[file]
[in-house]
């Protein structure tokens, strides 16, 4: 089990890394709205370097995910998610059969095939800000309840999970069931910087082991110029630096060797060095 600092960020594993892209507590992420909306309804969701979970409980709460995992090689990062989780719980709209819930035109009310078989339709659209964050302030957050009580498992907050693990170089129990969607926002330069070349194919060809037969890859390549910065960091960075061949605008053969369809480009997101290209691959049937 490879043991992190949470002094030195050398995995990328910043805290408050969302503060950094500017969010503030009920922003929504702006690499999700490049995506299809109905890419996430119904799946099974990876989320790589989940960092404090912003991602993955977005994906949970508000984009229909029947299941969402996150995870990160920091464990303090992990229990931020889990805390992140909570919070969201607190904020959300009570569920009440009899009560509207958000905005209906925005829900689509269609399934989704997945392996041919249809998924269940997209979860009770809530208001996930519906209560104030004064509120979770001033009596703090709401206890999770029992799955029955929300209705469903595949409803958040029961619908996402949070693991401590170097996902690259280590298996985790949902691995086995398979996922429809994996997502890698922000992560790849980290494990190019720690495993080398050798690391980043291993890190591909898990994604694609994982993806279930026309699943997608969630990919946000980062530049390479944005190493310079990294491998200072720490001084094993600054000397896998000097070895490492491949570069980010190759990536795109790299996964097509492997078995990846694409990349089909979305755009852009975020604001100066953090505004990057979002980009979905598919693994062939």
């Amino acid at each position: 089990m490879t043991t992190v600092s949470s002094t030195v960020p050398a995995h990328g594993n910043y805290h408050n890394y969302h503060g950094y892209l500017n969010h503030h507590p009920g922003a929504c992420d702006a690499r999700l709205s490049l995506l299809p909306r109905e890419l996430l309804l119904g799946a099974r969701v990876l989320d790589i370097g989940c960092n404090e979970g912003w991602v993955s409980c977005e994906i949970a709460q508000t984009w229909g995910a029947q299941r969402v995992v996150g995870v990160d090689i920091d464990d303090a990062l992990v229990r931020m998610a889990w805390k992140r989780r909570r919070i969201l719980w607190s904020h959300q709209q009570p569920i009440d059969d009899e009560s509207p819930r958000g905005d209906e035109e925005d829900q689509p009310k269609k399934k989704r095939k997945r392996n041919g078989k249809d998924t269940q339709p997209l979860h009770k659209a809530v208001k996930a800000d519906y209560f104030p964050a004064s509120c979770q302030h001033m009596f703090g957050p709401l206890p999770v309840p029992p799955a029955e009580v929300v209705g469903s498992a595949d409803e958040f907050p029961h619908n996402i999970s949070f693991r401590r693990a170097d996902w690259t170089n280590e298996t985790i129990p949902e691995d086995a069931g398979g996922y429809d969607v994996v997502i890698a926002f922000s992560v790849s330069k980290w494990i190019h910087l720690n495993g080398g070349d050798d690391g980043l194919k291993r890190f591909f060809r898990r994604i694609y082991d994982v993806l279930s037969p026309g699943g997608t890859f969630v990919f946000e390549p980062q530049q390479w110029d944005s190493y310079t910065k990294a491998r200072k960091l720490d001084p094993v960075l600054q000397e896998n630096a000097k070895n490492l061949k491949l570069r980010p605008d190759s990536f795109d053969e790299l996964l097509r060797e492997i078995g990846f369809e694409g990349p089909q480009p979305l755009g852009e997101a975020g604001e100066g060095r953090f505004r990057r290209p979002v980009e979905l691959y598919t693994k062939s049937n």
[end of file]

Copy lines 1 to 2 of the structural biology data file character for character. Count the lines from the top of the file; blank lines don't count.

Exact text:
[in-house]
């Protein structure tokens, strides 16, 4: 089990890394709205370097995910998610059969095939800000309840999970069931910087082991110029630096060797060095 600092960020594993892209507590992420909306309804969701979970409980709460995992090689990062989780719980709209819930035109009310078989339709659209964050302030957050009580498992907050693990170089129990969607926002330069070349194919060809037969890859390549910065960091960075061949605008053969369809480009997101290209691959049937 490879043991992190949470002094030195050398995995990328910043805290408050969302503060950094500017969010503030009920922003929504702006690499999700490049995506299809109905890419996430119904799946099974990876989320790589989940960092404090912003991602993955977005994906949970508000984009229909029947299941969402996150995870990160920091464990303090992990229990931020889990805390992140909570919070969201607190904020959300009570569920009440009899009560509207958000905005209906925005829900689509269609399934989704997945392996041919249809998924269940997209979860009770809530208001996930519906209560104030004064509120979770001033009596703090709401206890999770029992799955029955929300209705469903595949409803958040029961619908996402949070693991401590170097996902690259280590298996985790949902691995086995398979996922429809994996997502890698922000992560790849980290494990190019720690495993080398050798690391980043291993890190591909898990994604694609994982993806279930026309699943997608969630990919946000980062530049390479944005190493310079990294491998200072720490001084094993600054000397896998000097070895490492491949570069980010190759990536795109790299996964097509492997078995990846694409990349089909979305755009852009975020604001100066953090505004990057979002980009979905598919693994062939």